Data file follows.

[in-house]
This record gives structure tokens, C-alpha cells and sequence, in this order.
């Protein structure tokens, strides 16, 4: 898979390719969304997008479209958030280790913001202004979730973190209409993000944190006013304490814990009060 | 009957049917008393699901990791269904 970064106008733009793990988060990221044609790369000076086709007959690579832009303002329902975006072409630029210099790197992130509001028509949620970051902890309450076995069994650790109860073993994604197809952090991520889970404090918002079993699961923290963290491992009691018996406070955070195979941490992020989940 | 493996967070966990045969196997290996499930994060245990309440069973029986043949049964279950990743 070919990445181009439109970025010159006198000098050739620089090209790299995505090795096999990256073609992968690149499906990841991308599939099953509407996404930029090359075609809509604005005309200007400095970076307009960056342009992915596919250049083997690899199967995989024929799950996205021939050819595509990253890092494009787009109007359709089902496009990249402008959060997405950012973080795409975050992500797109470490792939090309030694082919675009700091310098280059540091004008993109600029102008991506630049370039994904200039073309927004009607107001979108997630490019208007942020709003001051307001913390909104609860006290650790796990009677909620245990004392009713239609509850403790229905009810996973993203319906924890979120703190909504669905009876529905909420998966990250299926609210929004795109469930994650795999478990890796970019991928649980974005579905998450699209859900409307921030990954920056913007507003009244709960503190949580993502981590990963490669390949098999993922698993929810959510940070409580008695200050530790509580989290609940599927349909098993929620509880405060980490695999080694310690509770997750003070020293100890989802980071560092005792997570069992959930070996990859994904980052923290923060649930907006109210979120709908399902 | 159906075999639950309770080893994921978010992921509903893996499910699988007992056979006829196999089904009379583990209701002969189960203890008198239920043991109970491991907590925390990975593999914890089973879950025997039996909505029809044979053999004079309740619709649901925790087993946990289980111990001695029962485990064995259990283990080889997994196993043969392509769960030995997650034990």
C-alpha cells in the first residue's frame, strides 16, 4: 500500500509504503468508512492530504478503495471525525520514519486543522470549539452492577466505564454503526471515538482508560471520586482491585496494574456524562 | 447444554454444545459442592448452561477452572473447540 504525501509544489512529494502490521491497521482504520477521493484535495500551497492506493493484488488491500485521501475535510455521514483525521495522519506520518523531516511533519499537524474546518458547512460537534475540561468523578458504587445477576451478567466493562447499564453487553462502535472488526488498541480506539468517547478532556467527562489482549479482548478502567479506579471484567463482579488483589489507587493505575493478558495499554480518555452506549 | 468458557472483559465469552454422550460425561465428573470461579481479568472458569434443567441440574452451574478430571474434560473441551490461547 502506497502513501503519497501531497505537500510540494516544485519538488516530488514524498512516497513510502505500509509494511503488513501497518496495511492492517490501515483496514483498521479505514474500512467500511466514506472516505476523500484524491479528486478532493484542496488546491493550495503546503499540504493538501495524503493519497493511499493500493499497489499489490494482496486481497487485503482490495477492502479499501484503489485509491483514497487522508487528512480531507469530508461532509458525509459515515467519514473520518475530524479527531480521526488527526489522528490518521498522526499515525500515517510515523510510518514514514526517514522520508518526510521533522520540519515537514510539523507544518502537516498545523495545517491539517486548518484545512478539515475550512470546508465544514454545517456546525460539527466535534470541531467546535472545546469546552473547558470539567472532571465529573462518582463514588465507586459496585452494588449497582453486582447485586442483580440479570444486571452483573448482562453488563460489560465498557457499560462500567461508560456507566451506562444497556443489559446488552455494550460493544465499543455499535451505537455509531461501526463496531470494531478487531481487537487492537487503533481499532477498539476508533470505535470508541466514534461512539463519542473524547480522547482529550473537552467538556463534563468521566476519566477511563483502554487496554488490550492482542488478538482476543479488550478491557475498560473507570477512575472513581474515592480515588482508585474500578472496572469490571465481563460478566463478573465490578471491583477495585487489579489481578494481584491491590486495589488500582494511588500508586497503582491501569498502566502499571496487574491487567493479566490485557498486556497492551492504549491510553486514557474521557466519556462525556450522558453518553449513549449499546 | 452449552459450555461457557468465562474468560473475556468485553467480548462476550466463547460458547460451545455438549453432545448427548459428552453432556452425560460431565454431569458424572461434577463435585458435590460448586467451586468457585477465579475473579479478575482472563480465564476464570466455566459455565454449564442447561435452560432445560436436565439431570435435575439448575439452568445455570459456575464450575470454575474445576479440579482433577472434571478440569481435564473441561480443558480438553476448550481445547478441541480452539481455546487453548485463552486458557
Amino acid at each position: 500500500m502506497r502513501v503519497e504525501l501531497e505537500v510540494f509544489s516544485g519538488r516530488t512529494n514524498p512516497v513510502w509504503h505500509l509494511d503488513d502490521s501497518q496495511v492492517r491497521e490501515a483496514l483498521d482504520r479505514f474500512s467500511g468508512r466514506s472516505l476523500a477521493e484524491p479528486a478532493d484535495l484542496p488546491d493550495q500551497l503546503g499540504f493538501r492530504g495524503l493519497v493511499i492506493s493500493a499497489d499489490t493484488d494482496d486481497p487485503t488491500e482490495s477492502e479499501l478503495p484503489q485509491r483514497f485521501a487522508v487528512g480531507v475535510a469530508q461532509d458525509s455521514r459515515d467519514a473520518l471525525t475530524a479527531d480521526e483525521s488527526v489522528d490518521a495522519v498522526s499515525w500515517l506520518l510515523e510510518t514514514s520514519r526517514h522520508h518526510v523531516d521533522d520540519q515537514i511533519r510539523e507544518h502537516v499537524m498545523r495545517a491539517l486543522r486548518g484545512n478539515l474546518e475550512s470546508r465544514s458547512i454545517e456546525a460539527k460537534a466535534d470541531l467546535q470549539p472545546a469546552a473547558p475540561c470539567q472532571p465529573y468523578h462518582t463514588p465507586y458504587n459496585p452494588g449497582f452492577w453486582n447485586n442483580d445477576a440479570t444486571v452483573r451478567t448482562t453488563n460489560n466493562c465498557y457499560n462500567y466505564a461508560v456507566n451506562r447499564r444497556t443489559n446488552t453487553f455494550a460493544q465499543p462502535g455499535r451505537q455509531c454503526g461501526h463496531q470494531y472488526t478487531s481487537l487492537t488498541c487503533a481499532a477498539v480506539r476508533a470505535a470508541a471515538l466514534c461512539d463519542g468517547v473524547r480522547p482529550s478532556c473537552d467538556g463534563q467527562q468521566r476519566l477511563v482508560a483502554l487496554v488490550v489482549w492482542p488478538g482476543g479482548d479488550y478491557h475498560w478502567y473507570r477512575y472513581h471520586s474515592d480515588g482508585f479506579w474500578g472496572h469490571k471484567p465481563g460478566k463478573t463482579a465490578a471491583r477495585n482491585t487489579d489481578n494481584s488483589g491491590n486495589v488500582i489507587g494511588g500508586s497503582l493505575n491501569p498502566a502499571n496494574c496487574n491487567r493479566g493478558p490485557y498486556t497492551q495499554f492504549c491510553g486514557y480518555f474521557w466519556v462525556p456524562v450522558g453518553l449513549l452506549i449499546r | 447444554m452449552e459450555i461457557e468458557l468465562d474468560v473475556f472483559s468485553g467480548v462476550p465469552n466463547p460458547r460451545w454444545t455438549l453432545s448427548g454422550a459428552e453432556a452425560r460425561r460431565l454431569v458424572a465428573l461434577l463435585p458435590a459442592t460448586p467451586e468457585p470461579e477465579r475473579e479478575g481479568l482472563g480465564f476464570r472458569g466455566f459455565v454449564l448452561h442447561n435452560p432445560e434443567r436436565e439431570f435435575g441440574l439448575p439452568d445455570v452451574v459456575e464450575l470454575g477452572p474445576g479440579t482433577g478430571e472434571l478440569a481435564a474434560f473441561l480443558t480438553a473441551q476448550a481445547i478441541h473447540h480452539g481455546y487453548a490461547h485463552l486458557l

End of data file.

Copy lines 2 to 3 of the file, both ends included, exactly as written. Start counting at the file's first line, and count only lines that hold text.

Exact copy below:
This record gives structure tokens, C-alpha cells and sequence, in this order.
């Protein structure tokens, strides 16, 4: 898979390719969304997008479209958030280790913001202004979730973190209409993000944190006013304490814990009060 | 009957049917008393699901990791269904 970064106008733009793990988060990221044609790369000076086709007959690579832009303002329902975006072409630029210099790197992130509001028509949620970051902890309450076995069994650790109860073993994604197809952090991520889970404090918002079993699961923290963290491992009691018996406070955070195979941490992020989940 | 493996967070966990045969196997290996499930994060245990309440069973029986043949049964279950990743 070919990445181009439109970025010159006198000098050739620089090209790299995505090795096999990256073609992968690149499906990841991308599939099953509407996404930029090359075609809509604005005309200007400095970076307009960056342009992915596919250049083997690899199967995989024929799950996205021939050819595509990253890092494009787009109007359709089902496009990249402008959060997405950012973080795409975050992500797109470490792939090309030694082919675009700091310098280059540091004008993109600029102008991506630049370039994904200039073309927004009607107001979108997630490019208007942020709003001051307001913390909104609860006290650790796990009677909620245990004392009713239609509850403790229905009810996973993203319906924890979120703190909504669905009876529905909420998966990250299926609210929004795109469930994650795999478990890796970019991928649980974005579905998450699209859900409307921030990954920056913007507003009244709960503190949580993502981590990963490669390949098999993922698993929810959510940070409580008695200050530790509580989290609940599927349909098993929620509880405060980490695999080694310690509770997750003070020293100890989802980071560092005792997570069992959930070996990859994904980052923290923060649930907006109210979120709908399902 | 159906075999639950309770080893994921978010992921509903893996499910699988007992056979006829196999089904009379583990209701002969189960203890008198239920043991109970491991907590925390990975593999914890089973879950025997039996909505029809044979053999004079309740619709649901925790087993946990289980111990001695029962485990064995259990283990080889997994196993043969392509769960030995997650034990």